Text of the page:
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condense conditional

by mdidomenico (Initiate)
on Sep 12, 2018 at 13:02 UTC ( #1222210=perlquestion: print w/replies, xml ) Need Help??
mdidomenico has asked for the wisdom of the Perl Monks concerning the following question:

#!/usr/bin/perl use strict; use warnings; my $devstats; readfile("/sys/class/net/p2p1/statistics/rx_bytes"); exit(0); sub readfile { my $file = shift; my @data = split("/", $file); my $nic = $data[4]; my $key = $data[-1]; my $dirCnt = $#data; open(FIFO, "< $file"); my $value = <FIFO>; if (defined($value)) { chomp($value); if ($dirCnt eq 6) { $devstats->{$nic}->{$data[5]}->{$key} = $value; } elseif ($dircnt eq 7) { $devstats->{$nic}->{$data[5]}->{$data[6]}->{$key} = $value; } elseif ($dircnt eq 8) { $devstats->{$nic}->{$data[5]}->{$data[6]}->{$data[7]}->{$key} = +$value; } elseif ($dircnt eq 9) { $devstats->{$nic}->{$data[5]}->{$data[6]}->{$data[7]}->{$data[8] +}->{$key} = $value; } else { $devstats->{$nic}->{$key} = $value; } } close(FIFO); }
How can i condense the if conditional, from the above code snippet, into a smaller block and one that handles variable lengths? I thought about using a for loop, but I'm not able to conjure anything that tells me how to append keys to a hash.

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Re: condense conditional
by Corion (Pope) on Sep 12, 2018 at 13:18 UTC

    Instead of using a conditional, you could just store things in iteratively deeper hashes until you run out of elements in @data:

    sub store_data { my( $root, $value, @key ) = @_; while( @key > 1 ) { $k = shift @key; $root->{ $k } ||= {}; $root = $root->{ $k }; }; $root->{ $key[0] } = $value; } store_data( $devstats, $value, @data );

    Update: Code was missing a line

      How does this work, given that you are never changing @key and you never set $k? And doesn't $root = $root->{ $k }; just dereference rather than move the root?

      Update: to answer my own questions - the previously missing line allows for the changes and the root moves because of the explicit creation of the sub-hashref. Good solution (++).

Re: condense conditional
by tybalt89 (Vicar) on Sep 12, 2018 at 14:35 UTC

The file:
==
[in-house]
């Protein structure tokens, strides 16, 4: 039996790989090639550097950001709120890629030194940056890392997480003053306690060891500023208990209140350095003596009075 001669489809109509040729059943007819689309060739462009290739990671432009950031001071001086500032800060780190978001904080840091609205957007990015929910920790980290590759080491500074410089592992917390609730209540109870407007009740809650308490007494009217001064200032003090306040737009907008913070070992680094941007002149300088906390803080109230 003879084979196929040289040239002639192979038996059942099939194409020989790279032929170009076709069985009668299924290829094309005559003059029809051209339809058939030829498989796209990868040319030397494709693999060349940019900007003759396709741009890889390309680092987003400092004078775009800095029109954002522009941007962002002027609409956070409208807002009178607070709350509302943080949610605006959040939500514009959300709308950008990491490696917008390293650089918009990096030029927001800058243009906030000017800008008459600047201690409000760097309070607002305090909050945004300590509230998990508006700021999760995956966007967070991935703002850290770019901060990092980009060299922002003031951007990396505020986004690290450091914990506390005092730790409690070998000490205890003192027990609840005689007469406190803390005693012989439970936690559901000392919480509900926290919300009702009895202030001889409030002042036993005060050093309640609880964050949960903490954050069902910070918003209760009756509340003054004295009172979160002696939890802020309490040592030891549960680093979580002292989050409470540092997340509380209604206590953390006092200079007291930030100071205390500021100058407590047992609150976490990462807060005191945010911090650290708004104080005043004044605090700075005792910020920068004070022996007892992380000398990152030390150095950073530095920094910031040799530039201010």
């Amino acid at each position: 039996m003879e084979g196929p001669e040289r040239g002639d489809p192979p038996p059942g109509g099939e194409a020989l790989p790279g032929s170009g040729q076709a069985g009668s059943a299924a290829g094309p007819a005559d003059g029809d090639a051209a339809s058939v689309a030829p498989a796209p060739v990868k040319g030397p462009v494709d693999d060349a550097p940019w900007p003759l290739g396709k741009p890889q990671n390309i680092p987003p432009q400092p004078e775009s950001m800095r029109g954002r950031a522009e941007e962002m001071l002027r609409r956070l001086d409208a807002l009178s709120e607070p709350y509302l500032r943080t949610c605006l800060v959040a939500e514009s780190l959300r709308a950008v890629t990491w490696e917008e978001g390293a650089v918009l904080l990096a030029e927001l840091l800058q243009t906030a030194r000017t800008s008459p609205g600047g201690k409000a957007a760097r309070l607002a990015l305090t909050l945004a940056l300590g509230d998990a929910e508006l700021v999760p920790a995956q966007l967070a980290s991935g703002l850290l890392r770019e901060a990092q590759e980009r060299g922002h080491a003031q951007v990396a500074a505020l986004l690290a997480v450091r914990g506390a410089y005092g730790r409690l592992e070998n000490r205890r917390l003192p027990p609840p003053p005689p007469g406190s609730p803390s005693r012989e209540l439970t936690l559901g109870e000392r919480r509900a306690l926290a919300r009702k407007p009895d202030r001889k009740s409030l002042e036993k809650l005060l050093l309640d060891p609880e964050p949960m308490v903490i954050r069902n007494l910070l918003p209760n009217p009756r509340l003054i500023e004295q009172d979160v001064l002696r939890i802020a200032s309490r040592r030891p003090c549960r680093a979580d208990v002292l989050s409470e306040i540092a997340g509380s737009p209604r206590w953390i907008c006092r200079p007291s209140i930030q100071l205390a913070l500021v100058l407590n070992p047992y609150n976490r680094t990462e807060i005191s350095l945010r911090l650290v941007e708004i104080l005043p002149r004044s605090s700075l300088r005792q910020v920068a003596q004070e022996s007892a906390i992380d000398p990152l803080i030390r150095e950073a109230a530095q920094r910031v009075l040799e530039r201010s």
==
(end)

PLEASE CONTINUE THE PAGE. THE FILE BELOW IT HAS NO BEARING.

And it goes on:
Semi-tested :)

    #!/usr/bin/perl # use strict; use warnings; my $devstats; readfile("/sys/class/net/dsl/statistics/rx_bytes"); readfile("/sys/class/net/dsl/mtu"); readfile("/sys/class/net/tybalt/mtu"); readfile("/sys/class/net/tybalt/statistics/rx_bytes"); readfile("/sys/class/net/dsl/queues/tx-0/byte_queue_limits/inflight"); use Data::Dumper; print Dumper $devstats; exit(0); sub readfile { my $file = shift; my @data = split("/", $file); my $nic = $data[4]; open(FIFO, "< $file") or die "$! opening $file"; my $value = <FIFO>; if (defined($value)) { chomp($value); my $hashref = \$devstats->{$nic}; $hashref = \$$hashref->{$_} for @data[5 .. $#data]; $$hashref = $value; } close(FIFO); }

    Outputs (on my system):

    $VAR1 = { 'tybalt' => { 'statistics' => { 'rx_bytes' => '26296' }, 'mtu' => '1500' }, 'dsl' => { 'mtu' => '1500', 'queues' => { 'tx-0' => { 'byte_queue_limits' => +{ + 'inflight' => '0' +} } }, 'statistics' => { 'rx_bytes' => '51353977825' } } };
      my $hashref = \$devstats->{$nic}; $hashref = \$$hashref->{$_} for @data[5..$#data]; $$hashref = $value;
      should be
      my $scalarref = \$devstats->{$nic}; $scalarref = \$$scalarref->{$_} for @data[5..$#data]; $$scalarref = $value;
      This can be simplified to
      my $scalarref = \$devstats; $scalarref = \$$scalarref->{$_} for $nic, @data[5..$#data]; $$scalarref = $value;
      my $scalarref = \$devstats; $scalarref = \$$scalarref->{$_} for @data[4..$#data]; $$scalarref = $value;
      This can be replaced with
      sub dive_val :lvalue { my $p = \shift; $p = \$$p->{$_} for @_; $p } dive_val($devstats, @data[4..$#data]) = $value;
      use Data::Diver qw( DiveVal ); DiveVal($devstats //= {}, map \$_, @data[4..$#data]) = $value;

      How these work is explained here.

      This one works for me. Thanks!
Re: condense conditional
by fullermd (Priest) on Sep 12, 2018 at 13:14 UTC

    The most direct translation would be to just use a temporary value to store how far down the tree you are. Something like (untested, but perl -c likes it):

    if(defined($value)) { chomp($value); my $lval = $devstats->{$nic}; for(my $i = $dirCnt ; $i >= 6 ; $i--) { $lval = $lval->{$data{$i-1}}; } $lval->{$key} = $value; }

    Of course, that's a lot of magic numbers, so a better solution is probably to rearrange things to be a little more semantically meaningful. Perhaps in how the filename is assembled, and how you're passing it to readfile(), if that's possible? If not, preprocessing @data a little... it'll be longer, but probably clearer.

Re: condense conditional
by ikegami (Pope) on Sep 12, 2018 at 15:36 UTC

    By the way, eq is for comparing strings, and == is for comparing numbers.

Re: condense conditional
by holli (Monsignor) on Sep 12, 2018 at 18:23 UTC
    Names are important. Inappropriate, misleading naming confuses people, possibly including yourself in future time. So please don't call filehandles FIFO.


    You can lead your users to water, but alas, you cannot drown them.

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